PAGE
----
Evidence that Chicago was a cosmpolitan city with many different races, nationalities and spoken languages proliferated in words and images. In 1911 a Chicago Daily Tribune article listed the languages in which one can say “I Love You.” “Fourteen Languages Beside English Spoken Here by Permanent Colonies of More than 10,000″ wrote another. Elias Tobenkin, a Chicago Daily Tribune feature reporter whose beat was Chicago’s West side, wrote that in Chicago an immigrant’s ignorance of English was no obstacle to success.  It did not demote a skilled engineer to ditch-digging or a physician to street cleaning. Chicago built up large foreign colonies so rapidly “that a man from almost any civilized country can live here for years … and have no need of the English language or seldom hear a word of English spoken.”   bjb


The literary elite in Chicago including Jane Addams, Henry Blake Fuller, Hamlin Garland, and the Anglo-Jewish Israel Zangwell preferred to characterize Chicago’s ethnic and racial diversity as a “melting pot” or perhaps a “mixing bowl” deferring to the  assimilation, absorption,  and amalgamation of peoples unlike themselves. In contrast, down the streets of immigrant colonies, in the trenches on the West side, the piercing sounds of noisy and shouting voices evoked the Biblical image of confusion and the din of Babel.  As a local linguist said Chicago was “an unparalleled Babel of foreign tongues”–unparalleled compared to the claims of Constantinople, Cairo, and cities of the Orient. The multitude of diverse and unintelligible voices in the village square clashed with with the Anglo-American social vision of a harmonious “community” embodied in a mono-lingual Settlement House represented by Jane Addams.   bjb


Carl Darling Buck (1866-1955) became professor of Sanskrit and Indo-European comparative philology at the University of Chicago in 1892. A graduate student at Yale, he studied classical languages abroad at Athens and Leipzig. A specialist in Italic languages and Greek dialects, he was uniquely qualified to evaluate the polyglot linguistic environment in Chicago in 1903.

Linguistic conditions, he wrote, correspond to “present racial divisions … like the Irish language is the best available test of nationality.” Enumerators in the Census Reports made significant errors. 50,000 Jews, for instance, almost exclusively speaking Yiddish, a bastard form of German and Hebrew, were incorrectly listed either as Polish or Russian speakers.

Chicago was the fourth largest Polish city in the world.  It had twice as many Poles as any other U.S. city, and it had the largest Greek population. Chicago was the second largest Bohemian city in the world, with three times as many Bohemians as elsewhere in the nation. There were fifteen Bohemian newspapers in the city including four dailies. Also, Chicago was home to the greatest number of speakers of Croatian, Slovakian, Lithuanian, Swedish, Norwegian, Dutch, and Danish populations in the country.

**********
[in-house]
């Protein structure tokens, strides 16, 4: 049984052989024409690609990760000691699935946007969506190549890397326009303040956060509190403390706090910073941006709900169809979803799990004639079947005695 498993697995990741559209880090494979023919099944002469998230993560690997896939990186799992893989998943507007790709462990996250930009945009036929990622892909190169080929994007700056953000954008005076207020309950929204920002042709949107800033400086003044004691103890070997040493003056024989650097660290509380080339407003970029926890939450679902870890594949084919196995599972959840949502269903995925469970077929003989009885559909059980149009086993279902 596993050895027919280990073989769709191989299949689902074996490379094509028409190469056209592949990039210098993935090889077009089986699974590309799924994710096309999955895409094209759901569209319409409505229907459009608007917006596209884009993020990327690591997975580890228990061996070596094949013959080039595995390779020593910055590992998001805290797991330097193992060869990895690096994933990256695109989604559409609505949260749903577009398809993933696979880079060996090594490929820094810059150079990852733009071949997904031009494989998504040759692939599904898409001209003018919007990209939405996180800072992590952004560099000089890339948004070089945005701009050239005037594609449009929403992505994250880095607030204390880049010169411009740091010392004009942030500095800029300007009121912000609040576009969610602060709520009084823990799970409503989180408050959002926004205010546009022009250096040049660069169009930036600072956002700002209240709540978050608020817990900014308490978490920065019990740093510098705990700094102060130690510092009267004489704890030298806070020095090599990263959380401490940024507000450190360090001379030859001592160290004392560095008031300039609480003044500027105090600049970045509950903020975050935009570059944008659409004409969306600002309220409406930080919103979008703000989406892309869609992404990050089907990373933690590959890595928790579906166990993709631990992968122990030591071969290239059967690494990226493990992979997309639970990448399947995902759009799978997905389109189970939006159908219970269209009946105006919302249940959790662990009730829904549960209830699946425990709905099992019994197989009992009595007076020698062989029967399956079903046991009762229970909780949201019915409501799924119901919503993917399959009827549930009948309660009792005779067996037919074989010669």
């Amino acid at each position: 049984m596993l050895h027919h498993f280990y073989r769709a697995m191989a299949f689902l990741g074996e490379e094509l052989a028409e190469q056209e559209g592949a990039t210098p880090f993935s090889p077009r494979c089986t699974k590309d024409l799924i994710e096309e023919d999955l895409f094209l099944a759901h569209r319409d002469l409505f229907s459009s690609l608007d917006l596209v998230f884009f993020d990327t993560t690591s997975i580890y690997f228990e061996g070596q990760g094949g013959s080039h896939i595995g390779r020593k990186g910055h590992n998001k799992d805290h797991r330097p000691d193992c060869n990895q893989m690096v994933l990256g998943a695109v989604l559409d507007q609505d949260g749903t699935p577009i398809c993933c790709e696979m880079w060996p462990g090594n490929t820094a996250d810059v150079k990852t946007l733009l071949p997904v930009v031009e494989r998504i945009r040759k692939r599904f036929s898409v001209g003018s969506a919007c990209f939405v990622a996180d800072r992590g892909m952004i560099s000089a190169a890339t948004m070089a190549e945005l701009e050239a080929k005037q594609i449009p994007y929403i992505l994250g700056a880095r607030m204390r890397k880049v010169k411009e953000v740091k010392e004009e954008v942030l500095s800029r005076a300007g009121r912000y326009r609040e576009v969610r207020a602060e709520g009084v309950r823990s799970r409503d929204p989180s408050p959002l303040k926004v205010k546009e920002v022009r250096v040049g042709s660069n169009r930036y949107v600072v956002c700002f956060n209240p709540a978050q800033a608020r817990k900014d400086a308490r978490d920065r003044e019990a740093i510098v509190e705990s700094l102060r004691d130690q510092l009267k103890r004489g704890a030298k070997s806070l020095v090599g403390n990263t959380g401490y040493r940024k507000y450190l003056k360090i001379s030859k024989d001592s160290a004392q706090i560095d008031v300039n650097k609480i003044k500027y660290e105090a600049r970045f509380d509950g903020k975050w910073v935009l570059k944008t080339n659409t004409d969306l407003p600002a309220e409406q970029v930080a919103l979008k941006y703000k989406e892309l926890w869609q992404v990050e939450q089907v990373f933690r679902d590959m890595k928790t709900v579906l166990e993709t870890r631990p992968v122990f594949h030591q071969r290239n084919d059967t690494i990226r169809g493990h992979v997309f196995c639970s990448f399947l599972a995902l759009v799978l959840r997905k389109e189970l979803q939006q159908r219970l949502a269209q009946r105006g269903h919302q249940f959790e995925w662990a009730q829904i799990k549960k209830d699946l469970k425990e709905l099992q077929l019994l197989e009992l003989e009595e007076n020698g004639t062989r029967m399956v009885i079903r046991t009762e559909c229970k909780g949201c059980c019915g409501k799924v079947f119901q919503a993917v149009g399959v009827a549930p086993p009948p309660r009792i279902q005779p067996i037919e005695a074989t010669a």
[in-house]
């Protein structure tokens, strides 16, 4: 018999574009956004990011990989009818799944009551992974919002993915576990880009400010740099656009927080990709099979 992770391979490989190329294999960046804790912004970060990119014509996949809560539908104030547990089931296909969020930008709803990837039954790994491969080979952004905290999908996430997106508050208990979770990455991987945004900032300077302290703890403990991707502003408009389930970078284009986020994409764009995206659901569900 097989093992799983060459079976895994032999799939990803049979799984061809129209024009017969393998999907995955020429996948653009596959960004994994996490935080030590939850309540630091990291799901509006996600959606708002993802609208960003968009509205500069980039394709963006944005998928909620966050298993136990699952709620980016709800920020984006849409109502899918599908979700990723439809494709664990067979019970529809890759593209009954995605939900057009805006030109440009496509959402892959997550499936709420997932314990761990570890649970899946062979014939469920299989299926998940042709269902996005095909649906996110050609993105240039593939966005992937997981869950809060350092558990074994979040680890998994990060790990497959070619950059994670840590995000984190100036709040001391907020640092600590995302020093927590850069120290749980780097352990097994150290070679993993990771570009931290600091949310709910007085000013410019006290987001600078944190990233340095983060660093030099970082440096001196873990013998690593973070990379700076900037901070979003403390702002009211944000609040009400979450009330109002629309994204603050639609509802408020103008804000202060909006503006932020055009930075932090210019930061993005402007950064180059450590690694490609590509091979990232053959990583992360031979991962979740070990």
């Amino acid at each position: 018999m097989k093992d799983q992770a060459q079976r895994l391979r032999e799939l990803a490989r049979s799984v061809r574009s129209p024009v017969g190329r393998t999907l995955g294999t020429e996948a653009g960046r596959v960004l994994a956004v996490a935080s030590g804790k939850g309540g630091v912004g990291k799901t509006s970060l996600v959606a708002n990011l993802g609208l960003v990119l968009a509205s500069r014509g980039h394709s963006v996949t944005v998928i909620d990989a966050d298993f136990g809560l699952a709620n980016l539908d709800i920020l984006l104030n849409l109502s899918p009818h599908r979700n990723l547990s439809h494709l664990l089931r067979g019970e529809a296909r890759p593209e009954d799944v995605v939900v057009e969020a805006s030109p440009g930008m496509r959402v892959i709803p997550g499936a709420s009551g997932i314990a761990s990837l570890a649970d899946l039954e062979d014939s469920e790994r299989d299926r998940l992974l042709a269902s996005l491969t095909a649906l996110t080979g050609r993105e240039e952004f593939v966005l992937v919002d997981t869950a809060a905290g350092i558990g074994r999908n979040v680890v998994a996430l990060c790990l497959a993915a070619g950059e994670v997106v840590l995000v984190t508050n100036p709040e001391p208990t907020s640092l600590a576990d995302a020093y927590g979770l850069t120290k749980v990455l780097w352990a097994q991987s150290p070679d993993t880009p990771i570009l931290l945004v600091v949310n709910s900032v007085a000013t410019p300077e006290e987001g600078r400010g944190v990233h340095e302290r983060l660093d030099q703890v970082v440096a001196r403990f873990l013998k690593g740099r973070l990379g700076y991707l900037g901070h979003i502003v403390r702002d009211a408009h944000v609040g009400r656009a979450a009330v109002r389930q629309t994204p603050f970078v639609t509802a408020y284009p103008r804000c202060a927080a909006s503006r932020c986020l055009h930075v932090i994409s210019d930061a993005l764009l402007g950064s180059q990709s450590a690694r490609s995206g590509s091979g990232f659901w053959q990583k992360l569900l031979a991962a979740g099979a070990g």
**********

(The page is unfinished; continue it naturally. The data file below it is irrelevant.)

In Chicago, Buck observed, there were some fourteen languages “each of which is spoken by 10,000 or more persons. Newspapers appear regularly in ten languages and churches services may be heard in about twenty languages.”   bjb


George Ade (1866-1944) was born and raised in Indiana in a family of seven children.  He joined the Chicago Morning News in 1890.  It later became the Chicago Record for which he wrote the column, Stories of the Street and of the Town, on America’s burgeoning Midwestern cityHis work was richly illustrated by his lifelong friend John T. McCutcheon.

Ade’s subject was the everyday life and common worries of the “little” man and woman–average, ordinary, lower middling, colloquial-vernacular-slang speaking, arriving in the city from anywhere to make a go of it. The Stories “are supposed to deal, more or less truthfully, with everyday life in Chicago.”  The “big bugs,” for instance,  lived behind picketed fences of private ownership and purchased propriety.

The Mark Twain of strong city currents, Ade satirized, mocked, and punctured pretension and grandiosity in brief concrete dramatic episodes–three and four page column-size stories.

In Ade’s world, the diversity of peoples and social types glanced, careened, and bounced off each other. Urban life was “incongruous,” lived sideways, driven by partial understandings, missed meanings, punctuated phrases, superficial appearances, diversionary slogans, depths upon depths of intentions– the Babel of modern life.

Ade’s version of the urban world was not “surreal,” with every nationality, race, and class living inside a funnel speaking only to itself.  Always partial, never fully revealed, the imperfections of linguistic contact in vernacular slang was the urban game of Babel.   bjb